Drowning in Information

Twenty years ago, noted biologist and author E.O. Wilson wrote:

We are drowning in information, while starving for wisdom. The world henceforth will be run by synthesizers, people able to put together the right information at the right time, think critically about it, and make important choices wisely. (Source: Consilience: The Unity of Knowledge)

I think this has only become more true over time. That's why all this debate about STEM vs. the humanities has been so exhausting to me. If we don't give students the opportunity to learn both, we end up with billionaires building rockets... to shoot their sports car into space.

Then there are studies like this one, that indicate STEM majors are less politically active:

An analysis that we conducted shows that college students studying STEM disciplines — that is, science, technology, engineering and mathematics — were among the least likely to vote. STEM students appear less interested in other forms of political and civic engagement, too. One study found that students who took more science and engineering courses were less likely to participate in politics by donating money to a campaign or attending a political meeting. Another found that engineering majors were less committed to social activism than their non-STEM peers.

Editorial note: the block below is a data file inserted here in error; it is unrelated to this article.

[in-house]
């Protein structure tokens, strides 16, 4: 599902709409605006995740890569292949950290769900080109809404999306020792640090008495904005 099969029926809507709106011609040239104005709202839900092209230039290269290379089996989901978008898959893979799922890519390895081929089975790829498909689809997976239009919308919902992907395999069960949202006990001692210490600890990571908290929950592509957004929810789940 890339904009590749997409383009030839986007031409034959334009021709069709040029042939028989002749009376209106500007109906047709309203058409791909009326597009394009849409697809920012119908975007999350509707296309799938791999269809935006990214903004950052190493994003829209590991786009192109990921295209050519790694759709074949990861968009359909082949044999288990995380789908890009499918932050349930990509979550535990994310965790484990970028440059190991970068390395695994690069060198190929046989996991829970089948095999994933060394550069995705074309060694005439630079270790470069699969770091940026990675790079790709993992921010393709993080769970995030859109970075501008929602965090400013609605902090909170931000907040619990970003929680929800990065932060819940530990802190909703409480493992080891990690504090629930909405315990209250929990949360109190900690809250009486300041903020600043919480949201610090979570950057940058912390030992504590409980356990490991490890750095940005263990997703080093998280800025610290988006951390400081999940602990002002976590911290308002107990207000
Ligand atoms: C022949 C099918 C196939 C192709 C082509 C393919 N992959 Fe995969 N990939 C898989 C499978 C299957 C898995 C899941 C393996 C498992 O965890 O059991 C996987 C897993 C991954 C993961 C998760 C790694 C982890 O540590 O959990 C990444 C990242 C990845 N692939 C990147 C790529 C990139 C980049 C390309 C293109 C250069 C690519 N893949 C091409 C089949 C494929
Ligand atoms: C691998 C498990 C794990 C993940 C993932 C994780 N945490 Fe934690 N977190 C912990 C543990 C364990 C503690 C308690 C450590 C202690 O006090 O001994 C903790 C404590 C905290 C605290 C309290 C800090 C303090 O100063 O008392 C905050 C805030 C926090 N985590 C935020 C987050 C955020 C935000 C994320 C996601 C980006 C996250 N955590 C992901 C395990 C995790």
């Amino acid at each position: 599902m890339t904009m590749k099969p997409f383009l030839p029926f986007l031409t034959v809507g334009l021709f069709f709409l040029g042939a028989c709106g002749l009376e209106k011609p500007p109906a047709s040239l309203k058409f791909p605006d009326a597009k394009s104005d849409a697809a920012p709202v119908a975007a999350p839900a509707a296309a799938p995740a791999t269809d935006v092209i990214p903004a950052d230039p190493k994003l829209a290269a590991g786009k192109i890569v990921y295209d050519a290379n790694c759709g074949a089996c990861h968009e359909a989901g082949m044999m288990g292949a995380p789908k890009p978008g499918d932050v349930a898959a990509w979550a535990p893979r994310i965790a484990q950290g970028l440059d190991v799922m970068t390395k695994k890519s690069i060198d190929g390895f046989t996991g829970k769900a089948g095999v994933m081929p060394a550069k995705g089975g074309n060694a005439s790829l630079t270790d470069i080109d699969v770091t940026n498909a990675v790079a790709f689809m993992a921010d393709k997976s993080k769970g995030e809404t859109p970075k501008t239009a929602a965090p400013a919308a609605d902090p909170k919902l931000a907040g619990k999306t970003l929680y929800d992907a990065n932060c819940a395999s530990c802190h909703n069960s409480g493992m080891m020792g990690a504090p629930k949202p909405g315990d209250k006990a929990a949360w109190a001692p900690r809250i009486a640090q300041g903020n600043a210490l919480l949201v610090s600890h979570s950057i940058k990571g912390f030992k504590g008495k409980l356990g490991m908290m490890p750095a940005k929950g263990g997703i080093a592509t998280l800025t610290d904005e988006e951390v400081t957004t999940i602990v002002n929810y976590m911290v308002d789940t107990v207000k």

As Fareed Zakaria wrote a couple years ago (emphasis mine):

This dismissal of broad-based learning, however, comes from a fundamental misreading of the facts — and puts America on a dangerously narrow path for the future. The United States has led the world in economic dynamism, innovation and entrepreneurship thanks to exactly the kind of teaching we are now told to defenestrate. A broad general education helps foster critical thinking and creativity. Exposure to a variety of fields produces synergy and cross fertilization. Yes, science and technology are crucial components of this education, but so are English and philosophy.

Instead of such a singular focus on a relatively narrow field of topics, we should be spending our energy on how to integrate all the subjects that have been kept in such distinct silos for too long.